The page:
Police today banned protest rallies in the Place de la Concorde, Paris’s biggest square, as well as the Champs-Élysées, after two consecutive nights of unrest in the French capital.

“Due to the serious risk of disruption of order and public security (…) any gathering in a public place in the Place de la Concorde and the surrounding area, as well as in the Champs-Élysées sector, is prohibited,” the statement said. “Persons who attempt to gather there will be systematically removed by the forces of order” and may be given a verbal recommendation, the police added.

On Friday night, as on the previous night, thousands of people gathered in the Place de la Concorde. Clashes with the police ensued, with those gathered throwing bottles and firecrackers and the police responding with tear gas in an attempt to disperse the crowd. Police announced 61 arrests.

On Thursday, 10,000 protesters gathered in the same spot, near the National Assembly building, and police reported 258 arrests.

The French government decided on Thursday to adopt, with a legislative act, the pension reform. For this purpose, he appealed to article 49.3 of the Constitution which enables laws to be approved without a vote in the National Assembly, unless a motion of impeachment against the government is passed.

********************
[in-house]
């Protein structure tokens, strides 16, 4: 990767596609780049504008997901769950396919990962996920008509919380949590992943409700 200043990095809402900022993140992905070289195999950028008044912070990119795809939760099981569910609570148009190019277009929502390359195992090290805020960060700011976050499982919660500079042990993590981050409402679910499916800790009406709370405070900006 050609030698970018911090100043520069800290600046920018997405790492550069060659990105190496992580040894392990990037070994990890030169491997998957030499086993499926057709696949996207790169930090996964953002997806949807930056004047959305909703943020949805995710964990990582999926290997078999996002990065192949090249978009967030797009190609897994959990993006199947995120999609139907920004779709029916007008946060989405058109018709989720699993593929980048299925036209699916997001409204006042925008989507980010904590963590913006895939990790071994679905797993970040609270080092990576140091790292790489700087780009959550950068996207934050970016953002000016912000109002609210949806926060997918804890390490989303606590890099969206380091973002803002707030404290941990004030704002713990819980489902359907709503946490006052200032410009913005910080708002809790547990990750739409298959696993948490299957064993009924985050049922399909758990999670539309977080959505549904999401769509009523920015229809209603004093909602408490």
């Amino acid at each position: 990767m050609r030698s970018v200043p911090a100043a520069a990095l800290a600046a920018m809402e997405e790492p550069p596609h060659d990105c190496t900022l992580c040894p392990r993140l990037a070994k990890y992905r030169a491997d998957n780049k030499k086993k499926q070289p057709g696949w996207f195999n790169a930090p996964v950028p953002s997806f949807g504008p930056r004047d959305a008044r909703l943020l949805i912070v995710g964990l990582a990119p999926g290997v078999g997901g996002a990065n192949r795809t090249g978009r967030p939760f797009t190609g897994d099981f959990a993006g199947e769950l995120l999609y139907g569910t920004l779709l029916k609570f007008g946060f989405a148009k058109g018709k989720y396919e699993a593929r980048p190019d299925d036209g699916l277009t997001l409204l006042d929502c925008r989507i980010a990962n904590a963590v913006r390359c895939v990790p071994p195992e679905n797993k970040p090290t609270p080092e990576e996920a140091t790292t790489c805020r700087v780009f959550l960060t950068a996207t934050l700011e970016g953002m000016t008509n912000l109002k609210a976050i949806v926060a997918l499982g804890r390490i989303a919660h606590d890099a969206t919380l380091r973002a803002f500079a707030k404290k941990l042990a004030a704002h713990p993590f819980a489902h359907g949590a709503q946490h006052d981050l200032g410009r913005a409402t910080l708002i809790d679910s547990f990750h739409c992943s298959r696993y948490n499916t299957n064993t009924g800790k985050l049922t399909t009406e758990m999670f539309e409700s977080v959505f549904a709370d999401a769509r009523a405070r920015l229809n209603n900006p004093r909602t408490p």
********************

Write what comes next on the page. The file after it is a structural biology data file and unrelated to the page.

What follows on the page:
Today, the strike by workers at TotalEnergies refineries, as well as on the railways, continues. A demonstration is planned in the Place d’Itali, in southern Paris, in the late afternoon.

Earlier, a group of students and activists from the Permanent Revolution collective stormed the Forum des Halles shopping center holding placards and chanting “Paris, rise up”.

The BFM television channel showed footage of demonstrations in Compiègne, Nantes and Marseille.

“There is no place for violence. We must respect parliamentary democracy,” said Minister of Digital Transition and Telecommunications Jean-Noel Barot speaking to the Sud radio station.

The unions say they will continue their actions and have called a general strike next Thursday.